Read the Free Trolleyville Times Monthly for the Latest News on Prototype and Model Traction!

Monday, July 18, 2022

SDERy Class 1 Car #135 ~ Tru-Colorization

Mahogany and Golden Yellow Paint for #135 

#135 went to the paint shop for some color:

Tru-Color brand paint is the paint of choice for this car:

TCP-256 Light Primer
TCP-069 Reefer Yellow
TCP- 082 Rich Oxide Brown
TCP-010 Black
TCP-730 Metallic Copper

Battleship Grey was tried for the roof but it was too dark. So I reverted to Light Primer which seems to be a ringer.

The front end prints of the car include a trolley controller! I painted the top of the controller Metallic Copper.  The Brass paint is used for the grab-handles next to the doors.

It has occurred to me that painting the car may be easier while it's still in its kit form.  This would simplify painting the interior, as well as installing window glass and gate screens.  If this car is a successful runner on my layout I will most likely build some more of these cars. I will give painting and detailing before assembly a try.

Color Theory

After their useful service life, three SDERy Class 1 cars were pushed together to make a "triple wide" house in El Cajon, California. A few years back these cars were "rescued" and one of them was cosmetically restored. But they painted the windows green. I don't think this is correct.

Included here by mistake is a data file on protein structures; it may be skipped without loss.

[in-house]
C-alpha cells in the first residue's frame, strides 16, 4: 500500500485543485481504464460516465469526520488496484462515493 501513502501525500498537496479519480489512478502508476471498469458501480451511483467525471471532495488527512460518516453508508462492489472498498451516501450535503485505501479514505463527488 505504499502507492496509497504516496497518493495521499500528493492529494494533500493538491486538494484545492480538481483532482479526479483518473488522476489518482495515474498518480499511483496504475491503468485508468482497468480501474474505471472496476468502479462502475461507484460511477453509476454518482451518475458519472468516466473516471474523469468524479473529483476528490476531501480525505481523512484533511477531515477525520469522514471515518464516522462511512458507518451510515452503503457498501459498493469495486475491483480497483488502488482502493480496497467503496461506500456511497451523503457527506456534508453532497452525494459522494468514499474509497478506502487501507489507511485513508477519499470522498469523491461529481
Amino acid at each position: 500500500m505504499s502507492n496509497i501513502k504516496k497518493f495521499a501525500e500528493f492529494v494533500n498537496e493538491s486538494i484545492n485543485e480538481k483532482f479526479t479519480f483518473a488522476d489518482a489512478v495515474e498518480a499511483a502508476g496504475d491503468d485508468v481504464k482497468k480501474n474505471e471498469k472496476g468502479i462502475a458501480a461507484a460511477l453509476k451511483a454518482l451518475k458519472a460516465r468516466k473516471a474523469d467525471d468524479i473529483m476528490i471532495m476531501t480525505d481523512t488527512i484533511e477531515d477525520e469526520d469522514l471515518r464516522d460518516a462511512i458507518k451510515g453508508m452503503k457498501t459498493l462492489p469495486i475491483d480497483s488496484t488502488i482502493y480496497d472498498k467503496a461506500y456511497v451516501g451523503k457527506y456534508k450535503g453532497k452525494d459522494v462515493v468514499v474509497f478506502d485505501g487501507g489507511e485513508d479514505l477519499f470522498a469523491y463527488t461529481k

Newspapers and magazines back in the day liked to write accounts of new streetcars. This article written for the Electric Railway Journal by H. M'Nutt, Superintendent of Motive Power San Diego Electric Railway describes the cars; "Selected cherry is used for all doors, sashes, moldings, etc, the surface being rubbed down and left with a dead finish".  
This leads me to believe that the window were painted green by the residence to help the cars feel more "homey". So I stuck to the Yellow and Brown scheme without the green.

Next comes the stripping and lettering.  Which include gold!  So this will be a new venture in decal making for me.

Yes sir!
Special decals!



  1. Interesting read, that ERJ article, Dan. The half-open design of the car, rarely seen on this (European) side of the Atlantic, proves that tram passengers were fond of airco, even before it was invented! The sense of history displayed in San Diego is encouraging; let's hope the car will see active service in the future, as a witness to the city's transport heritage.

    1. The cars are at the SDERy Museum in San Diego now. There was a push for them to run between downtown and Balboa Park, but that seems to have run out of steam. Maybe the museum can eventually get them running